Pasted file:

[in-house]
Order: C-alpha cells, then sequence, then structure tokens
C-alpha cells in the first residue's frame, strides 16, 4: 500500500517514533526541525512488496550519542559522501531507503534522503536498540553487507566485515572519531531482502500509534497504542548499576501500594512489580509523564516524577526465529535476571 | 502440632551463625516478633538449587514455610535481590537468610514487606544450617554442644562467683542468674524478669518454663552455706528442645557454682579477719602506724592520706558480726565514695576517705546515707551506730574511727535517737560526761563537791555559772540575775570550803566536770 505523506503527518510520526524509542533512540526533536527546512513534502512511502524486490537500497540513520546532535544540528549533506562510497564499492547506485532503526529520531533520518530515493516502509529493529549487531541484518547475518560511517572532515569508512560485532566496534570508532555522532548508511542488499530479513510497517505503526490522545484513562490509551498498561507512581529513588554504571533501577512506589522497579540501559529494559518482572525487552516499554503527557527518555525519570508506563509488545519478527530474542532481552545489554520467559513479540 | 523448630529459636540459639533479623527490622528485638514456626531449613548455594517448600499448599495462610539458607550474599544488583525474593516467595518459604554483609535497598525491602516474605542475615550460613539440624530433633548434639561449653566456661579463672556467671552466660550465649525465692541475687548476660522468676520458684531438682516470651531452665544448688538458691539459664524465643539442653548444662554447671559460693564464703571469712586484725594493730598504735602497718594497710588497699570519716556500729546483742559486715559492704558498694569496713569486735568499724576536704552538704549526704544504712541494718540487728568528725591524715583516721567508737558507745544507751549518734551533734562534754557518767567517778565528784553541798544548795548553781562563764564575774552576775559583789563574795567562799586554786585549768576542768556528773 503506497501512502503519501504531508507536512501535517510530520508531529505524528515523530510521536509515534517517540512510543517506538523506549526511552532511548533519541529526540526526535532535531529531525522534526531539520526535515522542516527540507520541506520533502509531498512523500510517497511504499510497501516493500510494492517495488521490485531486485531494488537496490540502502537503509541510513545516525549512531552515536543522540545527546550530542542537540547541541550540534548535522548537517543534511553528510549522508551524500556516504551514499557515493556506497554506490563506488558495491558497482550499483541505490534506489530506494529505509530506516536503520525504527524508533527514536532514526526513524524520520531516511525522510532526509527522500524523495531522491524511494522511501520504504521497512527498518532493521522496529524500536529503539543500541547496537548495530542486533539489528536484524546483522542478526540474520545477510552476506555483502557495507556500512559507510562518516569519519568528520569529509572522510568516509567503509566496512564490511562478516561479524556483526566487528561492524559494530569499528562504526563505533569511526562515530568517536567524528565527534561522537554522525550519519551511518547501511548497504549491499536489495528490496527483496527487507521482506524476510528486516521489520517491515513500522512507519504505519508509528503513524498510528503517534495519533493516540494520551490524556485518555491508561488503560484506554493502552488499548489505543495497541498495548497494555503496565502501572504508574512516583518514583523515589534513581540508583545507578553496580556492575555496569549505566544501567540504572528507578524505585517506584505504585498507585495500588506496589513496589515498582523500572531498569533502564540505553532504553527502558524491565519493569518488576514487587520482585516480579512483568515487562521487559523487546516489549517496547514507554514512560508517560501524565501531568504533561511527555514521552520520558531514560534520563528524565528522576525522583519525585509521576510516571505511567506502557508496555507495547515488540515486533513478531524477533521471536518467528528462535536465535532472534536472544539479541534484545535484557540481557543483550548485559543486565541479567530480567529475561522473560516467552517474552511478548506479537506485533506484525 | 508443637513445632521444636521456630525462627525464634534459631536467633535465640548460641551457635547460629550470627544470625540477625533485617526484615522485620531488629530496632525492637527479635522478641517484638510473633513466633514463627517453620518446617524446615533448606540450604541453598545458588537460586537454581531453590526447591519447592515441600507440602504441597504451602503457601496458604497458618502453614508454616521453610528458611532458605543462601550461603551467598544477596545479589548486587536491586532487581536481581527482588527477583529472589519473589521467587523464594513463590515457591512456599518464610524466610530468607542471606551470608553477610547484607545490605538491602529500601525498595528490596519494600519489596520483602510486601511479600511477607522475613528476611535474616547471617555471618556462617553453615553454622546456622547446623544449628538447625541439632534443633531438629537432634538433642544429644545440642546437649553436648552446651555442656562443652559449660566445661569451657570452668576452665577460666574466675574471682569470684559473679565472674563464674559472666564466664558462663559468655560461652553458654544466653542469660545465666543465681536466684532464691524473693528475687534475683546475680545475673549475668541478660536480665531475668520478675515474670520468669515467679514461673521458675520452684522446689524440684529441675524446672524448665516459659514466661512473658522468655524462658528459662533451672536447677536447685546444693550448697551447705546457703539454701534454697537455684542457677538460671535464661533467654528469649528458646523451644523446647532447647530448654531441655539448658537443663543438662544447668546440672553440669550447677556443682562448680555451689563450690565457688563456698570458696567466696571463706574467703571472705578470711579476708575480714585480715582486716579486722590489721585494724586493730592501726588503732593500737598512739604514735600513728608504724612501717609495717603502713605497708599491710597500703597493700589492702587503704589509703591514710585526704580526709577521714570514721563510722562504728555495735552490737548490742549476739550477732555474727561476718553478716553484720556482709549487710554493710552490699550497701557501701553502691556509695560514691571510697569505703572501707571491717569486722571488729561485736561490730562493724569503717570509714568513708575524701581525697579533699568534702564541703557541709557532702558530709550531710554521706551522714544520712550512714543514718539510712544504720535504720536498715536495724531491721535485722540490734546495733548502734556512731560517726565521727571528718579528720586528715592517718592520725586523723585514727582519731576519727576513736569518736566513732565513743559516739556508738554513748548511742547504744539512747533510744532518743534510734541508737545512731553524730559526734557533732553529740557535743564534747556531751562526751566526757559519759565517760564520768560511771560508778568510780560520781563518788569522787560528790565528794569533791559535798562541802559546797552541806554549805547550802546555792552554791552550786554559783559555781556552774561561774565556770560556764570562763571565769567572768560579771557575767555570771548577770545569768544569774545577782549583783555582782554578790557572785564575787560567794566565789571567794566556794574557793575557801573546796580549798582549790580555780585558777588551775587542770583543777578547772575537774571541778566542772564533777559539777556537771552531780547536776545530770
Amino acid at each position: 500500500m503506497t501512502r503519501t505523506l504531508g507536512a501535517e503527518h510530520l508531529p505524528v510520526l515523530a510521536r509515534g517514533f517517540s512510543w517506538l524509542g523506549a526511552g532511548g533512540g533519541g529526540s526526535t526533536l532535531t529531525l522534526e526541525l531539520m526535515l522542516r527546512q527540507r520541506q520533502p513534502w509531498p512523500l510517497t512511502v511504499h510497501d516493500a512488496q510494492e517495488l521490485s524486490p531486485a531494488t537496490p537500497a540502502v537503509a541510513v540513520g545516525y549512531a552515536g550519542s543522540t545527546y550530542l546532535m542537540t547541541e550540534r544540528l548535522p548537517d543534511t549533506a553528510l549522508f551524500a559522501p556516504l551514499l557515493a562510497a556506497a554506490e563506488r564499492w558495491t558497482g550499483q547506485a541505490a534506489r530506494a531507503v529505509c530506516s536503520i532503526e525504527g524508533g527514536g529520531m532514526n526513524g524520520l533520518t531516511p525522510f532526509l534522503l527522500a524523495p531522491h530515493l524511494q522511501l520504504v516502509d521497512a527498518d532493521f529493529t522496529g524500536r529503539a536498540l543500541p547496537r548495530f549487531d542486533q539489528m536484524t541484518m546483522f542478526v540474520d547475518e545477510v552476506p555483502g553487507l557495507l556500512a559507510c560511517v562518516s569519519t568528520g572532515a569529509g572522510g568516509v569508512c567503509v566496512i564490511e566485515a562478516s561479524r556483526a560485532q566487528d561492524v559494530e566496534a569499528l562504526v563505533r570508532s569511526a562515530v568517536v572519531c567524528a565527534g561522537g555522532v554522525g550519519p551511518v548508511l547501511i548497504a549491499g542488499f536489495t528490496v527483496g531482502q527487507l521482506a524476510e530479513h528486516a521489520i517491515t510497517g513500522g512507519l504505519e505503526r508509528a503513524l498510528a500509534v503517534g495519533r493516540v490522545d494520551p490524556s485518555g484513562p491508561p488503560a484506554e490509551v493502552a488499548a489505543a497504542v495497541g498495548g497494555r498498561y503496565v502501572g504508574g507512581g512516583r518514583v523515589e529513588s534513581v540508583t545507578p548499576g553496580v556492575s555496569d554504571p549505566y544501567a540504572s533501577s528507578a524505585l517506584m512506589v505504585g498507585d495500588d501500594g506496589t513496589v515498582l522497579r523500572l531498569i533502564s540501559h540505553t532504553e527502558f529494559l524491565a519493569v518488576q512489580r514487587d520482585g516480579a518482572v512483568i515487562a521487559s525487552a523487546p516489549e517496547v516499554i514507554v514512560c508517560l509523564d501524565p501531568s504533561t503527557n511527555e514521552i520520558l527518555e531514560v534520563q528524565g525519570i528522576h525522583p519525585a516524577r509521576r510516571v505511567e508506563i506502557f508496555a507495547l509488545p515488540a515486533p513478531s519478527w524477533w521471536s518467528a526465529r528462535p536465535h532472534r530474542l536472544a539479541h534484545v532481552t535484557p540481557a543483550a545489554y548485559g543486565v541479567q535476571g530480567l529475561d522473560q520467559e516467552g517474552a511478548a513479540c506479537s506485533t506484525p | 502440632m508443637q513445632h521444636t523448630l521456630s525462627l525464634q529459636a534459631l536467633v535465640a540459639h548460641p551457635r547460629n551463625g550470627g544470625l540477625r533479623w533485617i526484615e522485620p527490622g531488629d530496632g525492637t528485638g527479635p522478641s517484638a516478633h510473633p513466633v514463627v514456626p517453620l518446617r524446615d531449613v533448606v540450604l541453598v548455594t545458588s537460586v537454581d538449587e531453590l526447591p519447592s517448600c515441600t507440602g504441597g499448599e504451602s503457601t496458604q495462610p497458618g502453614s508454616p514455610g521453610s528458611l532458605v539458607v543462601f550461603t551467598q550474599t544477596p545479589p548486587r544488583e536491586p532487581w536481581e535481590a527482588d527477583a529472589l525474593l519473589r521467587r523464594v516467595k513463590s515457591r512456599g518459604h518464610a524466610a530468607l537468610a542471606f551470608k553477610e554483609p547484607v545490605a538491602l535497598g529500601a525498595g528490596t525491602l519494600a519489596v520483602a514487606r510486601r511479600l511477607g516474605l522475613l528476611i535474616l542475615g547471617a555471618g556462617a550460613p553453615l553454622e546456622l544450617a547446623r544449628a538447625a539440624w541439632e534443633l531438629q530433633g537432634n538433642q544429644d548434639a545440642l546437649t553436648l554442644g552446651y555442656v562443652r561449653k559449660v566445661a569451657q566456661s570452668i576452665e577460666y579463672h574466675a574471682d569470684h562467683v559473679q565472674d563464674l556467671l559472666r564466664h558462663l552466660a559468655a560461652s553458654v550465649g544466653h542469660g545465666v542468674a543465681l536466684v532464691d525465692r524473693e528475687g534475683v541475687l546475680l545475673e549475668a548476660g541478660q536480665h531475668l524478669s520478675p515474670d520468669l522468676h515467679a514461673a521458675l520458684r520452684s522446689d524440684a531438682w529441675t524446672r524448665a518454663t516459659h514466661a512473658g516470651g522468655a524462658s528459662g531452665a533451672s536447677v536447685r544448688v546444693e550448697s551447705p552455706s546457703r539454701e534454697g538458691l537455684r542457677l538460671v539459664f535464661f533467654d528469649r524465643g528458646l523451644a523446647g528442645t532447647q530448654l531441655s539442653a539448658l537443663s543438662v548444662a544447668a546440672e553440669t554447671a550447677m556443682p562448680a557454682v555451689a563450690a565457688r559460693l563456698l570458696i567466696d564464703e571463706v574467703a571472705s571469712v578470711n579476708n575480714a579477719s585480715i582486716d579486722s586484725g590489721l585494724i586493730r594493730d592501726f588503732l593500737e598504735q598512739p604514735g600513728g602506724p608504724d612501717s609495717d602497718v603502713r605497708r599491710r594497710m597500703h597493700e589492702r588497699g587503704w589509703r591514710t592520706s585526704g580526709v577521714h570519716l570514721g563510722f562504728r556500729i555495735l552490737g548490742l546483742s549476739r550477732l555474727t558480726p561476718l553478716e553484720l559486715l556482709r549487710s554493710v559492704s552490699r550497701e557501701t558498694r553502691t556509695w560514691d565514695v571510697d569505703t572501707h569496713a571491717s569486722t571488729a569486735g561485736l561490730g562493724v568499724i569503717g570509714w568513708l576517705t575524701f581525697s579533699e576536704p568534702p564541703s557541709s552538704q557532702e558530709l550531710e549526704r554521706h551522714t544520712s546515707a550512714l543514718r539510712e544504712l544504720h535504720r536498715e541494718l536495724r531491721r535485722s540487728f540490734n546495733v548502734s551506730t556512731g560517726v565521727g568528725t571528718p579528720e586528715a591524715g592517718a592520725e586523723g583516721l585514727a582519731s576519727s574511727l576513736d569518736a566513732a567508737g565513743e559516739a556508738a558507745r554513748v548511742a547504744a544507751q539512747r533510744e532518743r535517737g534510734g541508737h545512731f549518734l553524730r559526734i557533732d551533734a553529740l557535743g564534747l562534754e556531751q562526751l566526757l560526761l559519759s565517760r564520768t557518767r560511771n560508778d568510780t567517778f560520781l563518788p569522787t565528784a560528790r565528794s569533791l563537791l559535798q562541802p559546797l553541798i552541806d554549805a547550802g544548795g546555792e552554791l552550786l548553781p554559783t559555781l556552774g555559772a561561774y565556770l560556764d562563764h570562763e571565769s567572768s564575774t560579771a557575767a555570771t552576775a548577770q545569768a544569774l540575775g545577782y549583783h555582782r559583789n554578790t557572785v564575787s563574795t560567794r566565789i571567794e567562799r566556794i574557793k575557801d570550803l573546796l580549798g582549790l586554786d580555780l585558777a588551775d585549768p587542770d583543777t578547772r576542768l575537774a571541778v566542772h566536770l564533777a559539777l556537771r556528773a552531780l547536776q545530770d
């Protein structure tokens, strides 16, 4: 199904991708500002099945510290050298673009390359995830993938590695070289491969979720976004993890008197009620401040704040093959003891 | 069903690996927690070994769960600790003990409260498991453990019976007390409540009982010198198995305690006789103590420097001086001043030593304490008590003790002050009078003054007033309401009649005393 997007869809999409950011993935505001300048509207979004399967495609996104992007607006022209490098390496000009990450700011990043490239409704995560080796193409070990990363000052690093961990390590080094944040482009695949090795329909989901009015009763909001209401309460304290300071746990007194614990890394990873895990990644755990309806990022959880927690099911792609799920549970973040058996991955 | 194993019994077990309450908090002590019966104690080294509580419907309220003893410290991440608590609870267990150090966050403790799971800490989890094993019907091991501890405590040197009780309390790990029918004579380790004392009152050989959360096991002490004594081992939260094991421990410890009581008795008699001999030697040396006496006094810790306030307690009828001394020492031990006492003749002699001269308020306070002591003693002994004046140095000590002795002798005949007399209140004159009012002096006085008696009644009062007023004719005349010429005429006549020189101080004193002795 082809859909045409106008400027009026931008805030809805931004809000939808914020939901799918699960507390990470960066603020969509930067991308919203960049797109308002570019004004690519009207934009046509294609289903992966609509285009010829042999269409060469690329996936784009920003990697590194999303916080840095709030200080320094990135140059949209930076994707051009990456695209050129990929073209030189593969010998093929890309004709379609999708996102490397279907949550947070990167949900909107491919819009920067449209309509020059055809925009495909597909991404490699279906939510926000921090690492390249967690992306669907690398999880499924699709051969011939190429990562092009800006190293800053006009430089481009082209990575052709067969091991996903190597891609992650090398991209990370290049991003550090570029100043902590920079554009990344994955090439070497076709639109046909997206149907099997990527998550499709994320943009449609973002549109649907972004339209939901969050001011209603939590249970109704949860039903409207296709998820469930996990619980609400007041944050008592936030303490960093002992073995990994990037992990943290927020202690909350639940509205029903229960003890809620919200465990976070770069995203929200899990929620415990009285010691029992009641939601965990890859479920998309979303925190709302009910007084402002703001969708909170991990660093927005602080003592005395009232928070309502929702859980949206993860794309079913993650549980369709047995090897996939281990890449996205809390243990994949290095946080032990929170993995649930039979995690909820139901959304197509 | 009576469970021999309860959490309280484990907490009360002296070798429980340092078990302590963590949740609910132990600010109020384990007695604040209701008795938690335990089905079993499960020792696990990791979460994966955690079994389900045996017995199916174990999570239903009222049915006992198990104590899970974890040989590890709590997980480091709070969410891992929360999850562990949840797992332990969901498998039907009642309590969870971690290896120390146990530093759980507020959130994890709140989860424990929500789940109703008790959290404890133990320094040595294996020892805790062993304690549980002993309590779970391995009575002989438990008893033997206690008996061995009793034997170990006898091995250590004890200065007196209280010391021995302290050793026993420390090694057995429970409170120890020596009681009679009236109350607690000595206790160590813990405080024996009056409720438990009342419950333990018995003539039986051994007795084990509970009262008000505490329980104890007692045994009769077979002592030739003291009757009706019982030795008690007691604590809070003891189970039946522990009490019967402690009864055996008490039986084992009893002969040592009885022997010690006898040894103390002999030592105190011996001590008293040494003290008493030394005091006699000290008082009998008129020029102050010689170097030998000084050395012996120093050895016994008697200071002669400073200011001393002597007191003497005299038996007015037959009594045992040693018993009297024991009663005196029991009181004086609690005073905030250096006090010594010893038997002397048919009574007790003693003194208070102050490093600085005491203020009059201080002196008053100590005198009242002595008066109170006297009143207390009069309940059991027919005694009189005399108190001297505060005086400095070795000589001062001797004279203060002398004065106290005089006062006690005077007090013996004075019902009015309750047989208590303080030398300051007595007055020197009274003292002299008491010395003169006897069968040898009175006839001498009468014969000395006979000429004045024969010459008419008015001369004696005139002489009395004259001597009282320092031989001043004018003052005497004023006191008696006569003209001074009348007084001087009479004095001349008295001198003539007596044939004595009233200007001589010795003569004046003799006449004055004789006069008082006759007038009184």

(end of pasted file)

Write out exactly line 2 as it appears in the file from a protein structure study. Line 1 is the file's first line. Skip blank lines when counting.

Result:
Order: C-alpha cells, then sequence, then structure tokens